Feeding the Baby

Just when I think I am over thinking about stuff like breastfeeding, and everything that happened in that regards, I find myself feeling a sharp pang of sadness over that experience lost.

The baby is coming up on 17 months now, so wild and free and terrifyingly opinionated, but this sadness still hits me.


So I have been ecstatic to find a couple of resources, or spaces really, for other new moms who are maybe not having the most idyllic of experiences.

First is my new favorite podcast The Longest Shortest Time. Hilary does a blog too, and it is probably only interesting to people who have had babies. The premise itself is genius: this first two years of any baby’s life feels like the longest, shortest time. The blog and podcast are a testimony to the struggles (and triumphs!) of making it through. I can’t recommend this highly enough, especially to new moms.

Secondly is a new Tumblr site simply called Feeding the Baby. It is a judgement free little site that posts different stories of how people fed their babies. While most of us (at least here in Portland) have grand visions of being an awesome super natural breast-feeding hero woman, that doesn’t always happen. The stories are wonderful, especially for those of us who find ourselves not living out the “perfect” experience.

My story just got published there today. It was a tiny little 5 minute exactly-how-I-was-feeling rememberence, and it was startling that the first thing that would pop into my head was the weird guilt I felt about how since poor mom’s couldn’t give their baby formula, how could I? Grief is so weird. Plus, I think my brain didn’t work properly for the first 8 months of babydom. I couldn’t hold a single coherent thought in my head.

Feeding the Baby was born after a single author wrote a blog called “Breastfeeding isn’t free”. In it, the author describes the enormous amounts of time (6-8 hours, conservatively) and energy and sometimes pain and frustration that go into breastfeeding. I thought it had a lot of interesting points, but more importantly it led to the creation of a space where people finally felt like they could be honest about living in the real world, a world where it sometimes doesn’t all work out.

One of the biggest questions to come out of my sudden re-immersion of this discussion is this: why don’t people tell us how hard it can be? Why does all the breastfeeding literature make it seem so easy, natural, and (dare I say) like it is God’s will?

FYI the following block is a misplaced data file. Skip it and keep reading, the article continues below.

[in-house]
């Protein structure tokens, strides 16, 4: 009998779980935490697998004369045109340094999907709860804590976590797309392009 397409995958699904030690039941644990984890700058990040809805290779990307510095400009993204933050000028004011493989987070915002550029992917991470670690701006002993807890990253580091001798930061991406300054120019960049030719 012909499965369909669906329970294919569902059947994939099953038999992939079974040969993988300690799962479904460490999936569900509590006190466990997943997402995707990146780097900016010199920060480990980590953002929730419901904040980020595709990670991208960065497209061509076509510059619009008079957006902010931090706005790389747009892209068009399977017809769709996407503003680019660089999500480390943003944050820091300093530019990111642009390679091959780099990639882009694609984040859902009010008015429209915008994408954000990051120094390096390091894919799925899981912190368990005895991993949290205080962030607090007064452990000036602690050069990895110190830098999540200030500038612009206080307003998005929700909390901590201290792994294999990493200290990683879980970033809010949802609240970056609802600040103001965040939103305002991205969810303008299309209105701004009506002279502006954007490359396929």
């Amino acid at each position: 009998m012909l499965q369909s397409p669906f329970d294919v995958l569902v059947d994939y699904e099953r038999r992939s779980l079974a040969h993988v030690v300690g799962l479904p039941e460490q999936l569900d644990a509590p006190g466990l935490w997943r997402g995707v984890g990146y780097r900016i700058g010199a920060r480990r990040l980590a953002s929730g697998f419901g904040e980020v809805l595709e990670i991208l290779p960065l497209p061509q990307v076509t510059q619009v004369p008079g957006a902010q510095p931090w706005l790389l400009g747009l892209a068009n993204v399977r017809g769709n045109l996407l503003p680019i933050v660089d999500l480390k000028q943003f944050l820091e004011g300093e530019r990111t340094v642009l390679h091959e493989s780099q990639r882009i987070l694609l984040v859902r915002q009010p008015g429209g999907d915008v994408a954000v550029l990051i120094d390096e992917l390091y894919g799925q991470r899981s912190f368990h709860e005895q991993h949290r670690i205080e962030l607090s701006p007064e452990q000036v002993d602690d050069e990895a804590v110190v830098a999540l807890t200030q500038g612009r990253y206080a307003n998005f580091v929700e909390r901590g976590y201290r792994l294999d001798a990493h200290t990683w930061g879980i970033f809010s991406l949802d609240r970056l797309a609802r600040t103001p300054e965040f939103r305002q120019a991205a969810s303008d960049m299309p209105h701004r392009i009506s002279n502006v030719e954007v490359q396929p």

My own body tried to kill me and my baby. So that kinda skews my whole opinion on “the body knows what’s best”.

I think only good can come from us being more honest about this discussion. What do you think?

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7 thoughts on “Feeding the Baby

  1. Cate Clother says:

    hey girl, I never pretended that breastfeeding was natural, easy, or even wonderful. nursing my boys was one of the hardest things I’ve ever done! every mom has a different path to walk, with different struggles and even different joys.

  2. I couldn’t agree with you more. We are always told that breast is best, but very rarely are we told how difficult breastfeeding can be. I personally believe more honest, frank discussion is required for many other aspects of parenting. How much easier would life be if we realised that other parents were going through the same struggles as us?

  3. Sarah K says:

    My thoughts:

    1) You ARE an awesome super natural hero woman, and it’s independent of your boobs.
    2) Thanks for sharing your story. I love your frankness.
    3) We should get together, lament our various regrets of the first 17 months of our kids’ lives, and then move on with laughter over some cupcakes and a drink. Yes? Yes.

  4. loverstreet says:

    danielle, i have a lovely friend from undergrad who recently concluded that her body could not care for her son as he needed and is trying to make sense of it. i sent her to this blog post and am so glad i have an incredible woman i can refer people to when they feel like they have “failed”. your honesty and genuineness are going to be so helpful for her. thank you for putting it out there and giving other moms a chance to be free from the breastfeeding zealotry.

  5. Holly says:

    This is Lindsey’s lovely friend from undergrad. 🙂 I LOVED your post here, and coincidentally, another one of my favorite bloggers posted about the link between depression and breastfeeding today at mightygirl.com. It is so encouraging to see women remember that we are better off cheering for each other than not.

    • Thanks so much for commenting, and sharing. I just read your blog–and man, I remember that feeling. Like a weight being taken off my chest, but with the temptation to put another one (societal expectations) on. When you are a little further away, it will seem amazing how much you agonized over it. And let me tell you, the egalitarian aspects of formula are pretty awesome. Keep writing!


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